Illinois grad swims English Channel for ALS research
By Sarah Fischer
Crossing the English Channel is, for open-water swimmers, like summiting Mount Everest for mountain climbers. Actually, it’s harder. Since the first successful swim – made in 1875 – from the white cliffs of Dover to the French town of Calais, just 811 people have completed the 25-mile stroke-fest, half the number who have reached the peak of Everest.
Up until a couple of years ago, Doug McConnell ’79 bus had never swum more than five miles straight. He had very little experience with saltwater and had never swum in cold water. Yet in 2009 he decided that he was going to swim the English Channel.
Seventeen hours after getting settled in Dover on Aug. 21, McConnell was in the water, headed east. “The biggest worry was jellyfish,” he said. “And cold water.” McConnell also faced winds of more than 20 miles per hour and swells that, as he wrote in his blog about the experience, gave him the feeling of “just getting slapped around by the waves, taking in lots of seawater and trying to keep on course.”
“You have to be ready for the unexpected,” he added in a telephone interview for Illinois Alumni.
Swimming the Channel allowed McConnell to blend a collection of personal goals. Foremost was memorializing his father, David McConnell ’54 vm, dvm ’56, who died in 2006 after a 14-year battle with amyotrophic lateral sclerosis, better known as ALS or Lou Gehrig’s disease.
To raise funds, McConnell partnered with the Les Turner ALS Foundation, which joins Northwestern University in supporting ALS research and patient services. In his first meeting with the foundation to discuss his goal, McConnell said, “I made up a number: $50,000.”
Turns out he was more than on the money. His campaign, A Long Swim, met its $50,000 mark on Aug. 3, two and a half weeks before McConnell’s plunge into the icy waves of the English Channel. By the start of September, he and his team – which includes his wife and sister – had raised upward of $150,000.
McConnell attributes much of his preparation to his four years as a swimmer at the University of Illinois. Under the guidance of swim coach Don Sammons ’55 ahs, ms ’60 ahs, McConnell began as a freshman walk-on for the swim team. He quickly excelled, earning “Most Valuable Swimmer” back-to-back years and breaking the varsity record in the 200-yard butterfly – a record he held for 10 years. McConnell even took over as captain of the team in his senior year, the same year he placed 18th in the NCAA finals. He frequently credits Sammons for giving him the confidence needed to tackle the Channel. “One of the things you learn is to reorder your thinking, so you think, ‘This is really something I can do. I can do whatever I want,’” McConnell said.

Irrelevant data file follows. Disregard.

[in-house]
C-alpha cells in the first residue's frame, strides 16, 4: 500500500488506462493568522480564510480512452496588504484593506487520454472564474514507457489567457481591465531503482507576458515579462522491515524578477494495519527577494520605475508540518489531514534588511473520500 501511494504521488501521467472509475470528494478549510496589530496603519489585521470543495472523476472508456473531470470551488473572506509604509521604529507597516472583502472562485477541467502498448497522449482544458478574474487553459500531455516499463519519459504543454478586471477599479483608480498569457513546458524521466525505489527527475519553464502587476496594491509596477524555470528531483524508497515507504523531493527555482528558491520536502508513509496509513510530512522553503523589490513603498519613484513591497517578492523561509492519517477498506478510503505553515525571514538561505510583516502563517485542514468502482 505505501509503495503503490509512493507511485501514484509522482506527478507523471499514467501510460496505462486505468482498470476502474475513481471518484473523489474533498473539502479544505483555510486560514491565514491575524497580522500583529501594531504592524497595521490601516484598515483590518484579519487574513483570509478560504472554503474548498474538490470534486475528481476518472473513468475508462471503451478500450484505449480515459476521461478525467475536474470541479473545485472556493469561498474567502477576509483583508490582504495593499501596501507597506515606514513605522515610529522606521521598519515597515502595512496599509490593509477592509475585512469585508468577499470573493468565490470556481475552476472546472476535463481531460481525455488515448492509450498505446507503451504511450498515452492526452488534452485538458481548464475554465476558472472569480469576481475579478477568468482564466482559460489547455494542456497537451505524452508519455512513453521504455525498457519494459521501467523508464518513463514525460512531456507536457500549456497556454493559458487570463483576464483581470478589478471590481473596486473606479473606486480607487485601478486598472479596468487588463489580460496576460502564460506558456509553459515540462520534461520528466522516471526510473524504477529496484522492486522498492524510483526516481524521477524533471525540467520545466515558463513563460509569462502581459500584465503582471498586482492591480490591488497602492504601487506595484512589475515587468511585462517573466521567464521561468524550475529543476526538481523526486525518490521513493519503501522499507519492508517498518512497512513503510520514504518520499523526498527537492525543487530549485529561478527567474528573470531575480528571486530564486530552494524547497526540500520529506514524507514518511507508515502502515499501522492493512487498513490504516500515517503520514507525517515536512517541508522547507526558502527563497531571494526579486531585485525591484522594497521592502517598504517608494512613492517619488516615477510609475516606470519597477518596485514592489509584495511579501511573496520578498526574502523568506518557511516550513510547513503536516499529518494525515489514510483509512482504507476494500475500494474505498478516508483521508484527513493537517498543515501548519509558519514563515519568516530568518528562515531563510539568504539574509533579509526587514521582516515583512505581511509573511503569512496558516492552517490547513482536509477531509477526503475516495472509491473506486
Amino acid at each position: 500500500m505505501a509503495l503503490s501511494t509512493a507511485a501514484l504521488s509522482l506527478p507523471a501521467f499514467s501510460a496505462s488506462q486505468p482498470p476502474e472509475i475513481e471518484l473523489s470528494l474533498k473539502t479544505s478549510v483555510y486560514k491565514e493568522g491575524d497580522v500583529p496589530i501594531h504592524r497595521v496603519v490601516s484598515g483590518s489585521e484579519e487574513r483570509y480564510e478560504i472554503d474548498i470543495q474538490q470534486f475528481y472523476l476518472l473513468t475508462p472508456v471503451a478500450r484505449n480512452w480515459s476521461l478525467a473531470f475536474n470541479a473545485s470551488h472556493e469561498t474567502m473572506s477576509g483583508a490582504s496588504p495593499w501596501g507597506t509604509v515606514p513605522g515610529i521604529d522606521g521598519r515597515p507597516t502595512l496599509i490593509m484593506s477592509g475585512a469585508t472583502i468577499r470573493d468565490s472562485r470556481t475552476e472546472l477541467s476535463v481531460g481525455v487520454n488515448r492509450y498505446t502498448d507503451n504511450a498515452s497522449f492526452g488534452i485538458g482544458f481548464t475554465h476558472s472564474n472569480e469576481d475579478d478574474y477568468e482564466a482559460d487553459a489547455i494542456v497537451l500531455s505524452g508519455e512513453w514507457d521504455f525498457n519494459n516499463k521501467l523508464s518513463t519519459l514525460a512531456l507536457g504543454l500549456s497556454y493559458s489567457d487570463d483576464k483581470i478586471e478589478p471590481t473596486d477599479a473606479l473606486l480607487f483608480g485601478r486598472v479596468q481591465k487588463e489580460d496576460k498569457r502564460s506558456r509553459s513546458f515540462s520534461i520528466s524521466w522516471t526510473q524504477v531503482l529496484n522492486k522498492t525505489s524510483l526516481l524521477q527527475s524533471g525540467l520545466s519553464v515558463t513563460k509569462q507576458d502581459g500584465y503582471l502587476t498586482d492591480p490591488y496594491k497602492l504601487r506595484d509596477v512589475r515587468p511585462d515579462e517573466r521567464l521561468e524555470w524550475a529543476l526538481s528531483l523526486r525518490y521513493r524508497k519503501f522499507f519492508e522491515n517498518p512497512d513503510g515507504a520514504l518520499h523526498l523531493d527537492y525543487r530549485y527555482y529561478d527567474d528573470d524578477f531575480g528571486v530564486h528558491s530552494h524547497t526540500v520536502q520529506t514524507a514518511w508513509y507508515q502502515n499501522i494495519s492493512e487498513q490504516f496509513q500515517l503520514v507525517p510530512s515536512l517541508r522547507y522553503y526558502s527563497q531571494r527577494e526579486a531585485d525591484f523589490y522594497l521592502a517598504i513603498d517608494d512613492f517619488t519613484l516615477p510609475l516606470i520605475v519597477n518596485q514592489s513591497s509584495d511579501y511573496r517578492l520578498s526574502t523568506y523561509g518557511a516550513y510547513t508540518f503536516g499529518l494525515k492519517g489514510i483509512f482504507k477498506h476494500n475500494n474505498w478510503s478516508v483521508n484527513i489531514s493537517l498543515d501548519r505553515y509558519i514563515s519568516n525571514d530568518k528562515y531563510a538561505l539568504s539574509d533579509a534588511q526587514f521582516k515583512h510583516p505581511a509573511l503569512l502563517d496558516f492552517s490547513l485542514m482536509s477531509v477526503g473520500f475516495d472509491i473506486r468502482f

And, in the case of his long swim, he did. On Aug. 22, at 3 a.m., 14 hours and 18 minutes after leaving England, through six hours of 5-foot swells, seven hours in the dark and 40,538 strokes, McConnell became the 48th person over age 50 to successfully swim the English Channel.
By his side floated his family, including his wife, Susan, who took photographs; three of their kids, who kept silent about menacing jellyfish quietly encroaching upon the boat; and a family friend, who stayed busy the entire time. All of them helped to keep McConnell on course – despite their own seasickness. “A Long Swim team is awesome,” McConnell said. “I feel privileged to be on that team. I am overwhelmed with the feeling of how lucky I am to have my family, to have them play such critical roles on the … team and the opportunity to be able to undertake this crazy swim at all.”
Asked if he plans to continue fundraising for ALS, McConnell eagerly replies that he has his eye on a number of swims. “Something about this story seems to resonate with people,” he adds. “I’d love to keep it going. No reason to stop now.”
Fischer, a fall intern at the UIAA, is a junior in rhetoric. She will be studying abroad at the University of East Anglia in Norwich, United Kingdom, in the spring.